The Senate Standing Committee on Finance was informed by the Federal Board of Revenue (FBR) on Wednesday that since 2016, 254 notices involving Rs358 billion had been sent in response to 767 allegations of alleged money laundering.
The senators interrogated the FBR about sending letters based only on charges of tax evasion rather than their requirement that notices be sent primarily on suspicions of money laundering. During the proceedings of the Senate panel, Senator Mohsin Aziz of the PTI remarked that the money laundering notices were comparable to a death warrant.
On Wednesday, the committee met under the direction of Senator Saleem Mandviwalla, and FBR Chairman Asim Ahmed stated that in the previous six years, the FBR had only made five arrests on these charges and never without substantial evidence. He gave the transaction of Rs. 46 billion made by one salaried employee as an example, adding that he might be engaged in currency trading. The senators opposed it and stated that they did so because they believed the Anti Money Laundering (AML) legislation would be abused.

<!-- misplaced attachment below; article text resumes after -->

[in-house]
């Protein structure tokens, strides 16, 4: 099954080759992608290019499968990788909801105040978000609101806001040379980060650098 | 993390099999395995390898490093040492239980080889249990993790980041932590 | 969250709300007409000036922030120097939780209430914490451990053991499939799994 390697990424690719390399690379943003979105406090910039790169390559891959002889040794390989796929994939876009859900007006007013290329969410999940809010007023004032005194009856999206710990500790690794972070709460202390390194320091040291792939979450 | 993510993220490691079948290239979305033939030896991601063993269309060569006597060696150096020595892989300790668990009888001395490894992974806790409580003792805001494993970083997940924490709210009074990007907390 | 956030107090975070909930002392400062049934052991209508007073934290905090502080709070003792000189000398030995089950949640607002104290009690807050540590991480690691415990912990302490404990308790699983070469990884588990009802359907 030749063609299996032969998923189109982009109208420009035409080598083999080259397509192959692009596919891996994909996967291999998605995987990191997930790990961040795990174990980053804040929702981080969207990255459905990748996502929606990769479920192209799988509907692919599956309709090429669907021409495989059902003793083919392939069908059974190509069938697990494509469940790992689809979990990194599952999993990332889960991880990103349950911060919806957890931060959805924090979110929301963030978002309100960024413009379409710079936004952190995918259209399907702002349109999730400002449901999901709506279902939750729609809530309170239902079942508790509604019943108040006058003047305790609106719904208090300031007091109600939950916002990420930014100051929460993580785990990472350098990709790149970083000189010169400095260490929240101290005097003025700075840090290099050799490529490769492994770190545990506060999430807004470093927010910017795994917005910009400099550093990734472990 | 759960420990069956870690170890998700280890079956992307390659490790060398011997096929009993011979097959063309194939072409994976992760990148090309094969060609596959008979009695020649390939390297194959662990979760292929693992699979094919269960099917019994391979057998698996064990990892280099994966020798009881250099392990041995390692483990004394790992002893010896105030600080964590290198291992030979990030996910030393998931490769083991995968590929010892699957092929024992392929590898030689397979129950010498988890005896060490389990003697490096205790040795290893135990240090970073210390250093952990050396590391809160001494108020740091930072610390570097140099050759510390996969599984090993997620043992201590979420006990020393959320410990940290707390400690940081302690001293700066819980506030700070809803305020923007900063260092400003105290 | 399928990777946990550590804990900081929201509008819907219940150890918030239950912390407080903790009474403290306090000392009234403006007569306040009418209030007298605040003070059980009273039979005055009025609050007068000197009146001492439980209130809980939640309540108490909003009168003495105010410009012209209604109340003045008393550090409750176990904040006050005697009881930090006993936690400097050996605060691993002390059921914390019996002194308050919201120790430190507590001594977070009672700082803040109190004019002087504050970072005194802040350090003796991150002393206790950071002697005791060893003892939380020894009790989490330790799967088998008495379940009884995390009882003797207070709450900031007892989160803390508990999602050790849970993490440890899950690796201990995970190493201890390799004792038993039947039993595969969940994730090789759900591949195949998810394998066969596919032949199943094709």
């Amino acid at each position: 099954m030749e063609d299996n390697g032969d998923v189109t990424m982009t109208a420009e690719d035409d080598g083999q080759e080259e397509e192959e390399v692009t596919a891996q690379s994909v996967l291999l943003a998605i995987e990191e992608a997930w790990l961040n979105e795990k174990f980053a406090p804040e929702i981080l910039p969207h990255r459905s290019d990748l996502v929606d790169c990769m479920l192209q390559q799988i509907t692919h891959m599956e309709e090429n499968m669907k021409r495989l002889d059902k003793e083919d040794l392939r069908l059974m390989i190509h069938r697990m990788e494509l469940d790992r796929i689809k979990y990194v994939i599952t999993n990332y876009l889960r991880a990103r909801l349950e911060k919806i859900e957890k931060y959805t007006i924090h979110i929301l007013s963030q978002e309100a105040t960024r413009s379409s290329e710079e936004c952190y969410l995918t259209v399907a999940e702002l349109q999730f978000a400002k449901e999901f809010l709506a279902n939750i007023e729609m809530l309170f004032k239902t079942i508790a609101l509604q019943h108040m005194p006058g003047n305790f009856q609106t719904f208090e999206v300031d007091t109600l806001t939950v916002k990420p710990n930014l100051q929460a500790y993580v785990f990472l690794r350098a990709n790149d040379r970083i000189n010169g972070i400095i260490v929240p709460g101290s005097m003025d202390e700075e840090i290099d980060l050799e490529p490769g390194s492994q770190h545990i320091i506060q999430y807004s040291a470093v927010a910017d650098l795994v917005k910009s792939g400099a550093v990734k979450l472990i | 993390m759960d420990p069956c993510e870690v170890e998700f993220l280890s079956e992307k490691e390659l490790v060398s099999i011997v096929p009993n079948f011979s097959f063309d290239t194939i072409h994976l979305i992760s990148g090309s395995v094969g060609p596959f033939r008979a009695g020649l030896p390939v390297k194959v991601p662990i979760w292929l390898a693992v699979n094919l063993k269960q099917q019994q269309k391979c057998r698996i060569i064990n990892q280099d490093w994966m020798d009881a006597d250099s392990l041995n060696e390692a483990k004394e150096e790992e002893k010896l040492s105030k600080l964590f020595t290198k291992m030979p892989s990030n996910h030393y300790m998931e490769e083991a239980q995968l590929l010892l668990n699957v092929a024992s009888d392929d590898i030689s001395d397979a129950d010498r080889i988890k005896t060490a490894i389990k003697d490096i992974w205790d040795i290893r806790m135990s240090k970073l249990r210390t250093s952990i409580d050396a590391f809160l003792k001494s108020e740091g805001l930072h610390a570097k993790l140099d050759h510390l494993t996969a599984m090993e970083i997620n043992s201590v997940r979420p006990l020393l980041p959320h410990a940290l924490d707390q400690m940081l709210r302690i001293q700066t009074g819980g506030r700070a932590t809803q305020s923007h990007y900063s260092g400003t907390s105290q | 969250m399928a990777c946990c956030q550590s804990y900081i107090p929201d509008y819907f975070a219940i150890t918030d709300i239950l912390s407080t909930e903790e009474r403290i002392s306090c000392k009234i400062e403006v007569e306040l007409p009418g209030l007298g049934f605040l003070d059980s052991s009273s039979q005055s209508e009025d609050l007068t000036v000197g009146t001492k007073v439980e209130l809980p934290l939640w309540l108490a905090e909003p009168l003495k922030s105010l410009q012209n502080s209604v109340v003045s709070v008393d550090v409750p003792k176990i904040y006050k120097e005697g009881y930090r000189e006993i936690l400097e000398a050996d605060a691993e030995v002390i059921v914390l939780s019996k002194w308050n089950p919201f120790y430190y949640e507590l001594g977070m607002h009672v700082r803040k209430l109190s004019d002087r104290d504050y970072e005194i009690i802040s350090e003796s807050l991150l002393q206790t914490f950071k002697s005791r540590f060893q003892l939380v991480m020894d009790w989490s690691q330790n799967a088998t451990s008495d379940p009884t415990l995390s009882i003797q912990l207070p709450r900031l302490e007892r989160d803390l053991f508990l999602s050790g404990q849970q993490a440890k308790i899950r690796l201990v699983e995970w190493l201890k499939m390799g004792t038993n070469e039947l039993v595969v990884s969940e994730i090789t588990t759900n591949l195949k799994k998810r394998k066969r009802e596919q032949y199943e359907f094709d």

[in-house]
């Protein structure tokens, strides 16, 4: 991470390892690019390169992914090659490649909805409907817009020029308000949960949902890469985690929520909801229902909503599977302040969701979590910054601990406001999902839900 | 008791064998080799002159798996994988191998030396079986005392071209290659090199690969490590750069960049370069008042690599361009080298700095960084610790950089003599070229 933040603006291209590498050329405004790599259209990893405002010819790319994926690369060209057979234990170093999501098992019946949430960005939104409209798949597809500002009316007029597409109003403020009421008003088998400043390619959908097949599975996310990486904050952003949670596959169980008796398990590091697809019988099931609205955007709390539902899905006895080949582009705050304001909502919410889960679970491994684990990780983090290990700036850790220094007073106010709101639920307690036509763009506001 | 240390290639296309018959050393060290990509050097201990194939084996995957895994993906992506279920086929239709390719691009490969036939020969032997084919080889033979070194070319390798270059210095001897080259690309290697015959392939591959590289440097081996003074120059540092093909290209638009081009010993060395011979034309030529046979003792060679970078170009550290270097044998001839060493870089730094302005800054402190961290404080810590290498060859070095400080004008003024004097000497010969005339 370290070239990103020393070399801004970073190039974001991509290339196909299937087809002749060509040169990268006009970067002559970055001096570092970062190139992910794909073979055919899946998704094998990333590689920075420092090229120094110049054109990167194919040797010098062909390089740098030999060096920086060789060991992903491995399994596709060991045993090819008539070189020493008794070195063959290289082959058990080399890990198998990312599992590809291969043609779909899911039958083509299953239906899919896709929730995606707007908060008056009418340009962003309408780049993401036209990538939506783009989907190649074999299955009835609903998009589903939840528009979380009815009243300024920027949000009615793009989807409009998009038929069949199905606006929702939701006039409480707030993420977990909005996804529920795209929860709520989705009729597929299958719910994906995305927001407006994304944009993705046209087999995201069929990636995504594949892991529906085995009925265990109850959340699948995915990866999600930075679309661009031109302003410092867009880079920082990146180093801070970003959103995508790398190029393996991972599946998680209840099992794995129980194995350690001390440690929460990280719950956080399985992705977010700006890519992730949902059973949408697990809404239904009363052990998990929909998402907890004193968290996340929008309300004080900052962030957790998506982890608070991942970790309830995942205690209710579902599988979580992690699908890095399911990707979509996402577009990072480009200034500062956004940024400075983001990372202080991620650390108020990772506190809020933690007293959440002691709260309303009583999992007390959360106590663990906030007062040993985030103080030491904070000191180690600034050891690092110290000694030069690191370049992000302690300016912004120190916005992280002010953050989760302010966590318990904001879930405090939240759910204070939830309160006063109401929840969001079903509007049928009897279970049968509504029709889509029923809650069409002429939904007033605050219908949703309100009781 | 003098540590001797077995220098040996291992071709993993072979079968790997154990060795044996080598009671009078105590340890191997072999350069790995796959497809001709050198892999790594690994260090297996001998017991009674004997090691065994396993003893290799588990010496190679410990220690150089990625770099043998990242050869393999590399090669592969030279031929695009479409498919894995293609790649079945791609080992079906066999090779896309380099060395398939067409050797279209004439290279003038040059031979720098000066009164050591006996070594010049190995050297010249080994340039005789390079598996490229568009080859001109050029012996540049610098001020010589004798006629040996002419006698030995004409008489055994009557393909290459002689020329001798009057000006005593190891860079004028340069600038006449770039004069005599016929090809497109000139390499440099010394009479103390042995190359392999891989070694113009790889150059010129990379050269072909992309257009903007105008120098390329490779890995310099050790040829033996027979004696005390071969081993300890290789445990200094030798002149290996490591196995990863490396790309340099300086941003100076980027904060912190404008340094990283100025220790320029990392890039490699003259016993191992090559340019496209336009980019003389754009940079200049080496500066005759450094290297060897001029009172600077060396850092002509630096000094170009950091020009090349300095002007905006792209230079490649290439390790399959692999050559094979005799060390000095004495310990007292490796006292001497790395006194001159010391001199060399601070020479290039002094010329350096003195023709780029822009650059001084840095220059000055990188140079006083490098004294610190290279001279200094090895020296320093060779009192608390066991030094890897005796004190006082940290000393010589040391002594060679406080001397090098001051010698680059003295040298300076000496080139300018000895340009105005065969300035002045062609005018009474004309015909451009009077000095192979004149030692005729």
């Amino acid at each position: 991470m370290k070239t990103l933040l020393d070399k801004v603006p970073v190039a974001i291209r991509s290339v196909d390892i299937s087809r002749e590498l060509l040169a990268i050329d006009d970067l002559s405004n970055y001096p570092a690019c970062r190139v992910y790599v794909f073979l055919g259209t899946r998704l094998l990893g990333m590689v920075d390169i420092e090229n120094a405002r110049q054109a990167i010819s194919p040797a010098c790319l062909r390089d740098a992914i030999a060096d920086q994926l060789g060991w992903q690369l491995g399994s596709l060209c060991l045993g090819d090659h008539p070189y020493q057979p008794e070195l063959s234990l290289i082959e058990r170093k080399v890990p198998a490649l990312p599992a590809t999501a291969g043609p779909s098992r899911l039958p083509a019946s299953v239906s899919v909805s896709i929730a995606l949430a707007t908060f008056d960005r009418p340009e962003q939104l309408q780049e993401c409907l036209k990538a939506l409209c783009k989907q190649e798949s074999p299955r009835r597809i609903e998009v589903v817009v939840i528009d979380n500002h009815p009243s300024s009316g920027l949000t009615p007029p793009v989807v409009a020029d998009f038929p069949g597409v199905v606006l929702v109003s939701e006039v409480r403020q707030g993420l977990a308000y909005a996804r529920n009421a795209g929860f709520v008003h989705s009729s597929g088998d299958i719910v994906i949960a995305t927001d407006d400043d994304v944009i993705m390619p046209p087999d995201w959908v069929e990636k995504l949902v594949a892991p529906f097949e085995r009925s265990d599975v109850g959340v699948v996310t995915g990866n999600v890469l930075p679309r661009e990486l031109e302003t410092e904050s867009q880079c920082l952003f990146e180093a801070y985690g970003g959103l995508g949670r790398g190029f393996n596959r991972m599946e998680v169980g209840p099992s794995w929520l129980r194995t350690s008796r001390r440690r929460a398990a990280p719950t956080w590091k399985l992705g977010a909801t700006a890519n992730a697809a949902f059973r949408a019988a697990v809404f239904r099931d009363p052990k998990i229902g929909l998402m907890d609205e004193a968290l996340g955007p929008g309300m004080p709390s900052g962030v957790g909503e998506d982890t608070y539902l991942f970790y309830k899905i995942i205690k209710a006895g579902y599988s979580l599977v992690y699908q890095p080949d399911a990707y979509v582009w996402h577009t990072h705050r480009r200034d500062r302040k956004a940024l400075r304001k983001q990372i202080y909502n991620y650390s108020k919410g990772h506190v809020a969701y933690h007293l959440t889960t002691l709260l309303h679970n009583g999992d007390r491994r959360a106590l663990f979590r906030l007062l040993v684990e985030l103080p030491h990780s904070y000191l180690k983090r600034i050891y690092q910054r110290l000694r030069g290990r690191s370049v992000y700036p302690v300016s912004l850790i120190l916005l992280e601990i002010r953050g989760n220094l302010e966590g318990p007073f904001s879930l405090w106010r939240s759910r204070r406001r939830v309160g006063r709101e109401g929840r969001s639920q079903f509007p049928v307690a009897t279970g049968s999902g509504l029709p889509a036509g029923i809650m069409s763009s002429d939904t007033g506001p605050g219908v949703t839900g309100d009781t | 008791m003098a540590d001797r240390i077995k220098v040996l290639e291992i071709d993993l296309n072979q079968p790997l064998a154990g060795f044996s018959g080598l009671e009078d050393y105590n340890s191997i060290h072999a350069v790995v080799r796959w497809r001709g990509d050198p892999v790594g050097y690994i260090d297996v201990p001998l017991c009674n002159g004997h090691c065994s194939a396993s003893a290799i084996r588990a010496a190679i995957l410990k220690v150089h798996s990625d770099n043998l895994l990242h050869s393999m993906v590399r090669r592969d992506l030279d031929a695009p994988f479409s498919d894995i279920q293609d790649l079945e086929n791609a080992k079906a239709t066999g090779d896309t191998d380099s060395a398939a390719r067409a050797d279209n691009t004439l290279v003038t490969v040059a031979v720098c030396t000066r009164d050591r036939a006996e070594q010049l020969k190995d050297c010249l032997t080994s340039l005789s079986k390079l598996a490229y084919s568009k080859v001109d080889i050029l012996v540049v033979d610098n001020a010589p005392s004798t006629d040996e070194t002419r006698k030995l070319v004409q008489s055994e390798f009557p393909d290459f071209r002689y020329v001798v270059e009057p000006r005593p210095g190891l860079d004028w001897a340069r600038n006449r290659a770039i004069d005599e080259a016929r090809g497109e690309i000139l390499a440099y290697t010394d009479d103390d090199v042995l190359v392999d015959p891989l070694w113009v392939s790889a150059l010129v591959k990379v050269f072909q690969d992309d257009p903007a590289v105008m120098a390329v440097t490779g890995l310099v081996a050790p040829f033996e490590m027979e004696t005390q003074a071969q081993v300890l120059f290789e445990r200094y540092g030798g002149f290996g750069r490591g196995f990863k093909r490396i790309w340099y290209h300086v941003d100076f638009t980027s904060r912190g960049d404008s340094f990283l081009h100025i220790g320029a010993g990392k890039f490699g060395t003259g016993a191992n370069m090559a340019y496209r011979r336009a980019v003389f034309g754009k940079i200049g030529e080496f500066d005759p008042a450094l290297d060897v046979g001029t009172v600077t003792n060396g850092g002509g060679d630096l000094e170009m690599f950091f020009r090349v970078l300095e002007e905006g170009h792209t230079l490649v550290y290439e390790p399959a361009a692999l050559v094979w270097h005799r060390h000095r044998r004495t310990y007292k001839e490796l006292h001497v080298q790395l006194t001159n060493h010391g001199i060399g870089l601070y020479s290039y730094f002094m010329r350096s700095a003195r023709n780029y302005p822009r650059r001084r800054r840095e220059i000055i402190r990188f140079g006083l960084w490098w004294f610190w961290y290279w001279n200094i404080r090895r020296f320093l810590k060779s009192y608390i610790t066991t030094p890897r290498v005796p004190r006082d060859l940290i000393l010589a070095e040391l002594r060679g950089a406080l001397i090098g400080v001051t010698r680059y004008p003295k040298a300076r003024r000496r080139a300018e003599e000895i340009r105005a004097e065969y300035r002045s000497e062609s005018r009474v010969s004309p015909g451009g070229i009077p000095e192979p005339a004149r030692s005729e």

The Anti-Money Laundering Act notices that the FBR sent to enterprises were the subject of discussion by the committee. Asim Ahmad briefed the committee that after receiving confirmation from a third party, notices were issued following allegations of suspicious transactions being sent by the Financial Monitoring Unit (FMU).
The Act only permits transactions worth Rs. 10 million or more. Mandviwalla asserted that tax evasion laws should be used to probe the matter of questionable transactions rather than the Act. The committee instructed the FBR to use the referred case as a test case and gave it the go-ahead to be cautious when reviewing all the cases brought up by the FMU.
The committee was also informed that the federal government has withdrawn its appeals against the Federal Shariat Court’s ruling on interest and riba.
Every political party has stated a desire to abolish interest and riba, according to State Minister for Finance and Revenue Aisha Ghaus Pasha, and the SBP is developing a transformational plan that will be put into action over the next few years. The goal of the plan was not a complete financial system transition. She added that it was restricted to specific windows and goods.
Mandviwalla informed the ministry that the Bank of China and other foreign banks expressed their concerns in a letter and urged the ministry to address them. Bank representatives stated that the cellular companies had been instructed to submit their contract documents by December 31 in order to establish misuse and violation outside of their mandate during discussion on the issue of Google payments being stopped by the SBP.